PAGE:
Corsicana Daily Sun, Corsicana, Texas

September 12, 2013

Jenkins indicted

Grand jury hands down 10 counts mail fraud

By Janet Jacobs
CNHI

Dallas — Sandy Jenkins, the former controller of the Collins Street Bakery, was indicted Wednesday by a federal grand jury on 10 counts of mail fraud.

He could be sentenced to up to 200 years in prison, and fined up to $2.5 million, if found guilty.

The maximum penalty for each count of mail fraud is 20 years in federal prison, and a $250,000 fine, according to a spokeswoman for the U.S. Attorney’s office.

Jenkins is accused of scheming to defraud his former employers out of $16. 6 million.

Because of the size of the alleged crime, Corsicana police turned the case over to the Federal Bureau of Investigations, which is why it’s not being heard in state court. Jenkins was indicted in U.S. District Court, Northern District of Texas in Dallas.

Like indictments in state court, a federal grand jury doesn’t declare innocence or guilt. Their job is to determine if there’s enough evidence to take the case to trial. The grand jury believes it should go to trial.

In addition to the indictment, the U.S. Attorney General’s office also filed a forfeiture notice. If Jenkins is found guilty, he has to give up his allegedly ill-gotten gains.

The list reads like a billionaire’s shopping excursion: Hundreds of bottles of wine, a piano worth as much as a luxury car, furs, designer jewelry, watches, purses, and, of course, two houses and four cars.

The government is also demanding “the total proceeds derived from the offense (commonly referred to as a money judgment) totalling at least $16,649,786.91,” the forfeiture notice states.

Among the items listed are the two homes, the one in Corsicana worth $188,040, and the one in Santa Fe, N.M., worth $784,380; a 2010 Mercedes Benz, a 2005 Lexus, a 2013 GMC Denali, and a 2013 BMW X53; approximately 60 watches with name brands like Rolex, Ebel, Elgin, David Yurman, Breitling, Cartier, Patek Philippe, a Locman “Latin Lover,” and a Gents platinum “Limited Edition for deBoulle” Souverain.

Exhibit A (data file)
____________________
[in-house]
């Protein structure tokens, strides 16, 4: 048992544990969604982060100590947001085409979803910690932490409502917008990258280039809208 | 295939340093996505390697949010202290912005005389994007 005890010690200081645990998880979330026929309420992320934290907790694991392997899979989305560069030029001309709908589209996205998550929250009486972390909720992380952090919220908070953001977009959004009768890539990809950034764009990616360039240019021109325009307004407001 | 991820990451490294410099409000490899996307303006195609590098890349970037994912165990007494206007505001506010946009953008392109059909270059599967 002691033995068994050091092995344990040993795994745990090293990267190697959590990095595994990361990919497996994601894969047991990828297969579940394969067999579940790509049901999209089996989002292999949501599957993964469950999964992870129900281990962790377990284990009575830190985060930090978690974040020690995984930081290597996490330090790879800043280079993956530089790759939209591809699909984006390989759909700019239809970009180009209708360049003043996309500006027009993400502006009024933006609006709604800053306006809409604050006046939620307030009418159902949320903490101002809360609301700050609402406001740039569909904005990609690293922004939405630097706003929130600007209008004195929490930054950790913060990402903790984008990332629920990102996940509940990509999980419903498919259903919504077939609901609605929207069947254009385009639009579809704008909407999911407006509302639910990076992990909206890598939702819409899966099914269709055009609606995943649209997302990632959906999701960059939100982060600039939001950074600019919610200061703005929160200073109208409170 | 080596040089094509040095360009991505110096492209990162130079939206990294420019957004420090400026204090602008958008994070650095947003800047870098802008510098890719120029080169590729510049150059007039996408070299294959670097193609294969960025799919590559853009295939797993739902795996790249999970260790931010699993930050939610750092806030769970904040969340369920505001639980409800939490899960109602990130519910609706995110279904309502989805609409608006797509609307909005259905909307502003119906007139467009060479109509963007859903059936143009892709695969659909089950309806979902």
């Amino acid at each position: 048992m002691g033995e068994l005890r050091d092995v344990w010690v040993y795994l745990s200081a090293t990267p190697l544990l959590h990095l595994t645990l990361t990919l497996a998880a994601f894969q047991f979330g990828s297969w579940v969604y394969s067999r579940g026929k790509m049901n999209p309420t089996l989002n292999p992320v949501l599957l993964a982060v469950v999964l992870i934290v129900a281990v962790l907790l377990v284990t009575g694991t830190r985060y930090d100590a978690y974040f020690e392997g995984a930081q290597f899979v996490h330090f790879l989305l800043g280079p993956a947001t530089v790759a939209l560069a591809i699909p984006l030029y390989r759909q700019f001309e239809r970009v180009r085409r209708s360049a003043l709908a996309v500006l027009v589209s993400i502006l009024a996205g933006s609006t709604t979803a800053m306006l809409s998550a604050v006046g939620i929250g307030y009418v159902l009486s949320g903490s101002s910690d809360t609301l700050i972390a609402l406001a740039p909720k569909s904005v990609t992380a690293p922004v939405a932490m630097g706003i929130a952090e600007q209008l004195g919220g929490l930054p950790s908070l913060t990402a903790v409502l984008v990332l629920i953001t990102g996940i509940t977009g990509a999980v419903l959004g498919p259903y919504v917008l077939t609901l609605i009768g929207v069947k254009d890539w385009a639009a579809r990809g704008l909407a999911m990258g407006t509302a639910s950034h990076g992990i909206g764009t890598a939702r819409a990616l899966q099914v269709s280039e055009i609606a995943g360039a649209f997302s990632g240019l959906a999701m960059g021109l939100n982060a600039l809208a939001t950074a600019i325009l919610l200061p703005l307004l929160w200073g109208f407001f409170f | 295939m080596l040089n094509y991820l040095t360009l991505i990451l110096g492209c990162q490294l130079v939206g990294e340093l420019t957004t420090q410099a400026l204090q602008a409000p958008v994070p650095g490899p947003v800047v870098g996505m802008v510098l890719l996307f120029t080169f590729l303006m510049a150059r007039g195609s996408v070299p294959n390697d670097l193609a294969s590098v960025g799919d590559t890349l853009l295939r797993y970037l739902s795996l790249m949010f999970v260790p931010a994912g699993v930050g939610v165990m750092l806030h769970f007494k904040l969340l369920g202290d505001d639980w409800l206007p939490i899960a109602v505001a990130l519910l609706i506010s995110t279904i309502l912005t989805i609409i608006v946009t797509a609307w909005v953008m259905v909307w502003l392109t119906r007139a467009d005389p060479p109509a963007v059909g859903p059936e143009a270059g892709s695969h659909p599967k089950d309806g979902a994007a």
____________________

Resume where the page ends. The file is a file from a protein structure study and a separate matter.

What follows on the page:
The feds are also seeking “approximately 50 necklaces, from vendors including David Yurman Pearl and Van Cleef and Arpels “Alhambra,” about 35 bracelets, 57 rings, four jewelry sets, 26 earrings, and other “assorted jewelry, including pendants, cuff links, money clips and pens.”

They’re demanding 596 bottles of wine, 14 furs, including nine coats, two hats, one scarf and two blankets and 11 paintings.

A Steinway piano, Model B-Festival ES, with Opus 7 Piano Disc, which is worth about $60,000 to $80,000, was hauled away by the FBI on Aug. 12, and that’s on the forfeiture list, too.

Also listed are “93 designer handbags, wallets, luggage and briefcases,” with names like Louis Vuitton, Judith Leiber, Bottega Veneta, Hermes, Chanel, Marc Jacobs, Carolina Herera, Gucci, Weitzman and Christian Dior; and a Compaq Presario laptop and an iPad.

Among the guns the government is interested in taking are Jenkins’ Iver Johnson pistol, a couple of Smith and Wesson pistols, a Magnum Research Micro Desert Eagle pistol and a Glock GMBH Model 26 semi-automatic pistol.

The Jenkinses also had a NaimUniti 192 music player with Wilson Duette speakers. The speakers alone cost about $20,000, according to audiophile websites.

A recently released FBI affidavit stated that Sandy Jenkins made $55,000 a year, but was spending $250,000 a month maintaining his lifestyle.